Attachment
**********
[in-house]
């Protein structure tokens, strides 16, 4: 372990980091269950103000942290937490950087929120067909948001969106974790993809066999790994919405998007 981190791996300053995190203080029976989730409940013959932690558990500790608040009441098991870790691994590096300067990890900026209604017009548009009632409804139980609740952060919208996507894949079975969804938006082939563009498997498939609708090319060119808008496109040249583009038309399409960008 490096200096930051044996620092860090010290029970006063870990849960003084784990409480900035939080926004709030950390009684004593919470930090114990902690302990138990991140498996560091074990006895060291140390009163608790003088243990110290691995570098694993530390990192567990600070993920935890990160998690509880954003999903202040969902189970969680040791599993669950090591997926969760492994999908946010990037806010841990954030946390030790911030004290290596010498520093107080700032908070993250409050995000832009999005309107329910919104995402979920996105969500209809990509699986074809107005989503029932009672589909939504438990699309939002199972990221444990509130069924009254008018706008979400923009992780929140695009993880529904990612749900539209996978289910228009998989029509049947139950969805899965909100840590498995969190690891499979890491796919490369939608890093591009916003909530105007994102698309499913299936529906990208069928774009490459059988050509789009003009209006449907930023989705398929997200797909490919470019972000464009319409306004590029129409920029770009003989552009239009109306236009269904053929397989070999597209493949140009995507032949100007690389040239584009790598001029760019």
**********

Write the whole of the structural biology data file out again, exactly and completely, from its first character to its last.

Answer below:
[in-house]
């Protein structure tokens, strides 16, 4: 372990980091269950103000942290937490950087929120067909948001969106974790993809066999790994919405998007 981190791996300053995190203080029976989730409940013959932690558990500790608040009441098991870790691994590096300067990890900026209604017009548009009632409804139980609740952060919208996507894949079975969804938006082939563009498997498939609708090319060119808008496109040249583009038309399409960008 490096200096930051044996620092860090010290029970006063870990849960003084784990409480900035939080926004709030950390009684004593919470930090114990902690302990138990991140498996560091074990006895060291140390009163608790003088243990110290691995570098694993530390990192567990600070993920935890990160998690509880954003999903202040969902189970969680040791599993669950090591997926969760492994999908946010990037806010841990954030946390030790911030004290290596010498520093107080700032908070993250409050995000832009999005309107329910919104995402979920996105969500209809990509699986074809107005989503029932009672589909939504438990699309939002199972990221444990509130069924009254008018706008979400923009992780929140695009993880529904990612749900539209996978289910228009998989029509049947139950969805899965909100840590498995969190690891499979890491796919490369939608890093591009916003909530105007994102698309499913299936529906990208069928774009490459059988050509789009003009209006449907930023989705398929997200797909490919470019972000464009319409306004590029129409920029770009003989552009239009109306236009269904053929397989070999597209493949140009995507032949100007690389040239584009790598001029760019």